Volkswagen Headquarters Searched for WWII Bombs
“Explosive disposal experts” dispatched to Wolfsburg.
Volkswagen's been having a rough go of it lately. The scandal, the outrage, the enormous fines—all results of the company’s own doing, but this? This is just something else.
Per Reuters, Volkswagen’s main facility in Wolfsburg, Germany was searched Friday by “disposal experts” looking for unexploded WWII bombs. Local construction workers discovered suspicious metal fragments at four locations within the plant last month, according to a city spokeswoman. Evidently, the unearthing of volatile, 75-year-old artillery isn’t entirely uncommon at the site, but often times disruptive. Considering the original Wolfsburg facility was built on Hitler’s orders in 1938, there’s a metaphor in there somewhere.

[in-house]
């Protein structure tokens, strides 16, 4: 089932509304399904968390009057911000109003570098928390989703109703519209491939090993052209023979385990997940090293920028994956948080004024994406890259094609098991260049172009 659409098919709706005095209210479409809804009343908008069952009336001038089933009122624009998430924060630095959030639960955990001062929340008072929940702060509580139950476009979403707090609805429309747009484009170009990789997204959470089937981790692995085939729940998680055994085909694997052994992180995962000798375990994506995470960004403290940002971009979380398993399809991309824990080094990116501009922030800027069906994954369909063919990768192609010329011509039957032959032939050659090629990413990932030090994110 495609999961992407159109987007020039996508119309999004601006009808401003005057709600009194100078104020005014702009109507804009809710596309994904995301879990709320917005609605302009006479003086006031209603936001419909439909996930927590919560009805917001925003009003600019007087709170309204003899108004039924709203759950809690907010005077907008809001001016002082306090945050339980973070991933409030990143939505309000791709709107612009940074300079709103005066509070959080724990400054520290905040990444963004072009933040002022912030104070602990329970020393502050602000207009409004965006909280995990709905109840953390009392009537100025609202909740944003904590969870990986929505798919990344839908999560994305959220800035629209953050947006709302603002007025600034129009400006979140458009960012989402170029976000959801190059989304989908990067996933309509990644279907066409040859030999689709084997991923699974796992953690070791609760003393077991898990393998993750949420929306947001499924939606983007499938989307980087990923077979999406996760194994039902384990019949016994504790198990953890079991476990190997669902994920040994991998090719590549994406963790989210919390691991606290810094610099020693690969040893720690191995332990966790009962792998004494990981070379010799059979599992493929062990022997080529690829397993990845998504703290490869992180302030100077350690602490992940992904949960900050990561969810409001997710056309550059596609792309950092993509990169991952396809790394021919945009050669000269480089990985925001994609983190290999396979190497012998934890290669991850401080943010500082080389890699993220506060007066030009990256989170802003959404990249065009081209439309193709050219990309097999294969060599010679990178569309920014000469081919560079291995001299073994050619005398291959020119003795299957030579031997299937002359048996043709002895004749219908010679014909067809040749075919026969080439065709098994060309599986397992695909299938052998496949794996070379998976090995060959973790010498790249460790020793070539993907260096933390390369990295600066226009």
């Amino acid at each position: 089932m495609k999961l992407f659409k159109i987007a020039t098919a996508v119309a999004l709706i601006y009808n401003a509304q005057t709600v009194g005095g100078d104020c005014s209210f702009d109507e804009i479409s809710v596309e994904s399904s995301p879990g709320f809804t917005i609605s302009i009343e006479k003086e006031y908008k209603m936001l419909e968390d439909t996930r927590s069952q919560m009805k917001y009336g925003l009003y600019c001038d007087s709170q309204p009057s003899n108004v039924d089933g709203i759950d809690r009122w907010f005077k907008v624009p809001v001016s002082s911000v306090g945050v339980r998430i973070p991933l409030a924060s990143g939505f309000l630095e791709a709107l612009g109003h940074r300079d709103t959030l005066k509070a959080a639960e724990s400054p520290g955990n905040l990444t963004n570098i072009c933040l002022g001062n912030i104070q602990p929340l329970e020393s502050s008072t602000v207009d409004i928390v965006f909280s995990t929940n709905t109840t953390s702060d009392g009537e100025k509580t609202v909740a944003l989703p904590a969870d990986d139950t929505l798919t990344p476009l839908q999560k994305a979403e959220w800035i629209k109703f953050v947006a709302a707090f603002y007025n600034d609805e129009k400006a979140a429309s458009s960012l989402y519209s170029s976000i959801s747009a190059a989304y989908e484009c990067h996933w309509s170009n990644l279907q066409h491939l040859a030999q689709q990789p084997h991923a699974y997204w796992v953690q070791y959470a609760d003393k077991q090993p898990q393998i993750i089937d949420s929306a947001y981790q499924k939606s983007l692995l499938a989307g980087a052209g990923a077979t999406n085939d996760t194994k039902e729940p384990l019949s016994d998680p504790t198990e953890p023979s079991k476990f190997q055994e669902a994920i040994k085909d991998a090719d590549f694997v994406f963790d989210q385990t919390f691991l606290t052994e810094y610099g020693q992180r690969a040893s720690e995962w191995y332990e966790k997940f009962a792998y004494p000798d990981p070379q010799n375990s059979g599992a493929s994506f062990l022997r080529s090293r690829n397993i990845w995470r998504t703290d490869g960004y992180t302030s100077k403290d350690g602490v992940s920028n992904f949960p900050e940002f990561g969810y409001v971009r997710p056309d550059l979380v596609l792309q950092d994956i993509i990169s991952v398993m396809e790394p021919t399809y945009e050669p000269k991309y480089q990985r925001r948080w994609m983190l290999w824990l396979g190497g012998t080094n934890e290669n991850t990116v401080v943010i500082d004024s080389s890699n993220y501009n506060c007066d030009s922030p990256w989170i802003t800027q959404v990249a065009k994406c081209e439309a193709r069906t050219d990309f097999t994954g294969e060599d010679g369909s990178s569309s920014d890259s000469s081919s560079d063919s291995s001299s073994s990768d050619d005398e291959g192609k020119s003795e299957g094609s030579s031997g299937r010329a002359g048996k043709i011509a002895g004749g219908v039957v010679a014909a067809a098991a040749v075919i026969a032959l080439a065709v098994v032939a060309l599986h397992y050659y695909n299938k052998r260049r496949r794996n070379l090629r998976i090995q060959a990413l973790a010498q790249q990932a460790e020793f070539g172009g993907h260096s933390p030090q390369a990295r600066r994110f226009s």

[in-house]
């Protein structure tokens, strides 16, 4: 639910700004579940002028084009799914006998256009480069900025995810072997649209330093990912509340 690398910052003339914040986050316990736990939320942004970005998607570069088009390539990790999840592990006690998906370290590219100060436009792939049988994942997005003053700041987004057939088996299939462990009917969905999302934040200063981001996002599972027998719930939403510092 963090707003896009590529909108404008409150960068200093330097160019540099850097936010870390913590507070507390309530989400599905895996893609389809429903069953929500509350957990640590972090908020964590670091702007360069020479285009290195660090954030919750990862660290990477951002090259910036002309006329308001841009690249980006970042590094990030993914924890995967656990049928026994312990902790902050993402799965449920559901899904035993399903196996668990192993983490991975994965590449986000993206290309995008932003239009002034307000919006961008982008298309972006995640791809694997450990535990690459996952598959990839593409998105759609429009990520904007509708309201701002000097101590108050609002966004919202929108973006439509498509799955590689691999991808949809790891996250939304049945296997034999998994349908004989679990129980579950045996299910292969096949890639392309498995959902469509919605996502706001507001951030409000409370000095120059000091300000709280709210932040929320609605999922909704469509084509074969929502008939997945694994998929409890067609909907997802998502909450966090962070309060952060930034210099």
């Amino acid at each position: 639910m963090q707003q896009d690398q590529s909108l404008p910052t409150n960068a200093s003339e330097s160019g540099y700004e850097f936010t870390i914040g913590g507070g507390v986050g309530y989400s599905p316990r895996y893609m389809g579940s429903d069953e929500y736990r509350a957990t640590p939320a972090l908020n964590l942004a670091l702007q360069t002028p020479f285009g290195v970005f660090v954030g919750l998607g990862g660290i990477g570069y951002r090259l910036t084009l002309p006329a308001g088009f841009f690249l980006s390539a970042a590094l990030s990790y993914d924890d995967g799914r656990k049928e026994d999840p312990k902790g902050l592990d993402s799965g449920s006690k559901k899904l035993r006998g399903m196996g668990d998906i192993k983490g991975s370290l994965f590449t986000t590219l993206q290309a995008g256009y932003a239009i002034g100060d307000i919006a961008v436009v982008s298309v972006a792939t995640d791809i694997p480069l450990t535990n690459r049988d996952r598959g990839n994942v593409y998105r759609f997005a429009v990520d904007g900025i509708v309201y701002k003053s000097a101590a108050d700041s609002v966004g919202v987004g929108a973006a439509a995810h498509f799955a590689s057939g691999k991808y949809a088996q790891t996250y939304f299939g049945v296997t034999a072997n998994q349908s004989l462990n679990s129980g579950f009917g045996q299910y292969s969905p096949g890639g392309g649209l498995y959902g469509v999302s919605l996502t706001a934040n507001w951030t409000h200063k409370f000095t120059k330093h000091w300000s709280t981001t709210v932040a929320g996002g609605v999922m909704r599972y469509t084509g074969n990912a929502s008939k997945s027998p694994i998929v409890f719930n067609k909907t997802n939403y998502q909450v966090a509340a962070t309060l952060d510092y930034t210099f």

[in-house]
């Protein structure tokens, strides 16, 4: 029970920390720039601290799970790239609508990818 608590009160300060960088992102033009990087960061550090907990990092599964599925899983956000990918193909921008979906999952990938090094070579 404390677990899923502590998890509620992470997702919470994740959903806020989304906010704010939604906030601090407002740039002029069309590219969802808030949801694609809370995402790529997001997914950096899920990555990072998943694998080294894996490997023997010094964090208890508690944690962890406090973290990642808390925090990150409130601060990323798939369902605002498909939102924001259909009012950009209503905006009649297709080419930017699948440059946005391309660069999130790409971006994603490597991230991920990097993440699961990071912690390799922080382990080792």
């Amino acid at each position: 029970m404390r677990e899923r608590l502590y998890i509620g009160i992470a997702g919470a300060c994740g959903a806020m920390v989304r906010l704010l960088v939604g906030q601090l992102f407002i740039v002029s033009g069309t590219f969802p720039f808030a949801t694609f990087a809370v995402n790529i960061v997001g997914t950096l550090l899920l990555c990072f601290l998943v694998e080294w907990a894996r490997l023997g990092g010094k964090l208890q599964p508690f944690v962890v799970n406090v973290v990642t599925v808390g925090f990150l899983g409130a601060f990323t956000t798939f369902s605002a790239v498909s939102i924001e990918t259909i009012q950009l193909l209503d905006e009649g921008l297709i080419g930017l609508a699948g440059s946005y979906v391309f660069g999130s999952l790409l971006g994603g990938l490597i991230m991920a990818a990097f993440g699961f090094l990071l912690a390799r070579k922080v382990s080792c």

Should any unexploded bombs be found, officials will evacuate the residents of nearby Sandkamp, roughly 700 people. But even if that happens, “there will be no effects on production," says one Volkswagen rep: Though the facility pumps out nearly 4,000 vehicles (Golfs, Tiguans, and Tourans) per day during peak times, workers get a three-week summer break, which just started July 1.